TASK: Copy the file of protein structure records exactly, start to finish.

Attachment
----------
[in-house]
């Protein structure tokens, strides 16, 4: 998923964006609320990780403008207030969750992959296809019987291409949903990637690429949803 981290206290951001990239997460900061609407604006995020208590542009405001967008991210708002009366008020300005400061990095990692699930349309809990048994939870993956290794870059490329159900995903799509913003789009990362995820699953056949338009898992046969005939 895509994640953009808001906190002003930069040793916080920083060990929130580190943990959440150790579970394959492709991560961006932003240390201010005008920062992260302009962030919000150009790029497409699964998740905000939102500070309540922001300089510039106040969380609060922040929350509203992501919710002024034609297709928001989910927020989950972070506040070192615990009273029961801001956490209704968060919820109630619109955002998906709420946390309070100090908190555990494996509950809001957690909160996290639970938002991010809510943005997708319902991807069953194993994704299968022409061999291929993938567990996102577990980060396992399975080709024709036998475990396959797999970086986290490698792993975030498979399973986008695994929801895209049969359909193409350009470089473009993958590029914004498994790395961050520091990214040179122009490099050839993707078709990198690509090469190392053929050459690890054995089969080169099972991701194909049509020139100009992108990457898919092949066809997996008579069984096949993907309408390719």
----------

[in-house]
């Protein structure tokens, strides 16, 4: 998923964006609320990780403008207030969750992959296809019987291409949903990637690429949803 981290206290951001990239997460900061609407604006995020208590542009405001967008991210708002009366008020300005400061990095990692699930349309809990048994939870993956290794870059490329159900995903799509913003789009990362995820699953056949338009898992046969005939 895509994640953009808001906190002003930069040793916080920083060990929130580190943990959440150790579970394959492709991560961006932003240390201010005008920062992260302009962030919000150009790029497409699964998740905000939102500070309540922001300089510039106040969380609060922040929350509203992501919710002024034609297709928001989910927020989950972070506040070192615990009273029961801001956490209704968060919820109630619109955002998906709420946390309070100090908190555990494996509950809001957690909160996290639970938002991010809510943005997708319902991807069953194993994704299968022409061999291929993938567990996102577990980060396992399975080709024709036998475990396959797999970086986290490698792993975030498979399973986008695994929801895209049969359909193409350009470089473009993958590029914004498994790395961050520091990214040179122009490099050839993707078709990198690509090469190392053929050459690890054995089969080169099972991701194909049509020139100009992108990457898919092949066809997996008579069984096949993907309408390719």